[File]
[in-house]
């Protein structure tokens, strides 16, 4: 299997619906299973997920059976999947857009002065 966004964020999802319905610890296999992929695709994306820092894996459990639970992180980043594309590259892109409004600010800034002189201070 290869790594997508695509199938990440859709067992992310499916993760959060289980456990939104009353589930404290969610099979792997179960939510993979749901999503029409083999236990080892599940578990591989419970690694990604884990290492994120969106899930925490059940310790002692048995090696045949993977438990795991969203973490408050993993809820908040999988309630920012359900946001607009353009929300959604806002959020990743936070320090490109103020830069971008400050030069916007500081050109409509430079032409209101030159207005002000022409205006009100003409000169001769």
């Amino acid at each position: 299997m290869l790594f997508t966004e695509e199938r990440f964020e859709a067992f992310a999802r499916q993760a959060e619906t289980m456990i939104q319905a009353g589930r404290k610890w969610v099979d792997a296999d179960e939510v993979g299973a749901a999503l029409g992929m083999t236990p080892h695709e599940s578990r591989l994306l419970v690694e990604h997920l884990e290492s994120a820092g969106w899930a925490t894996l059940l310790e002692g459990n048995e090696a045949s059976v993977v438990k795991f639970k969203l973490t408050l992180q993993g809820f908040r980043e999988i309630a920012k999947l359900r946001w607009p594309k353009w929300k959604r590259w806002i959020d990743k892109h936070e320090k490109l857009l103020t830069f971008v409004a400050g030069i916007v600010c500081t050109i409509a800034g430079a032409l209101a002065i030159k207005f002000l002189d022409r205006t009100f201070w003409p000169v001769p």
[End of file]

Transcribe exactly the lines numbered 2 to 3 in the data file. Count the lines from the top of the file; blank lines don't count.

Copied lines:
């Protein structure tokens, strides 16, 4: 299997619906299973997920059976999947857009002065 966004964020999802319905610890296999992929695709994306820092894996459990639970992180980043594309590259892109409004600010800034002189201070 290869790594997508695509199938990440859709067992992310499916993760959060289980456990939104009353589930404290969610099979792997179960939510993979749901999503029409083999236990080892599940578990591989419970690694990604884990290492994120969106899930925490059940310790002692048995090696045949993977438990795991969203973490408050993993809820908040999988309630920012359900946001607009353009929300959604806002959020990743936070320090490109103020830069971008400050030069916007500081050109409509430079032409209101030159207005002000022409205006009100003409000169001769």
């Amino acid at each position: 299997m290869l790594f997508t966004e695509e199938r990440f964020e859709a067992f992310a999802r499916q993760a959060e619906t289980m456990i939104q319905a009353g589930r404290k610890w969610v099979d792997a296999d179960e939510v993979g299973a749901a999503l029409g992929m083999t236990p080892h695709e599940s578990r591989l994306l419970v690694e990604h997920l884990e290492s994120a820092g969106w899930a925490t894996l059940l310790e002692g459990n048995e090696a045949s059976v993977v438990k795991f639970k969203l973490t408050l992180q993993g809820f908040r980043e999988i309630a920012k999947l359900r946001w607009p594309k353009w929300k959604r590259w806002i959020d990743k892109h936070e320090k490109l857009l103020t830069f971008v409004a400050g030069i916007v600010c500081t050109i409509a800034g430079a032409l209101a002065i030159k207005f002000l002189d022409r205006t009100f201070w003409p000169v001769p």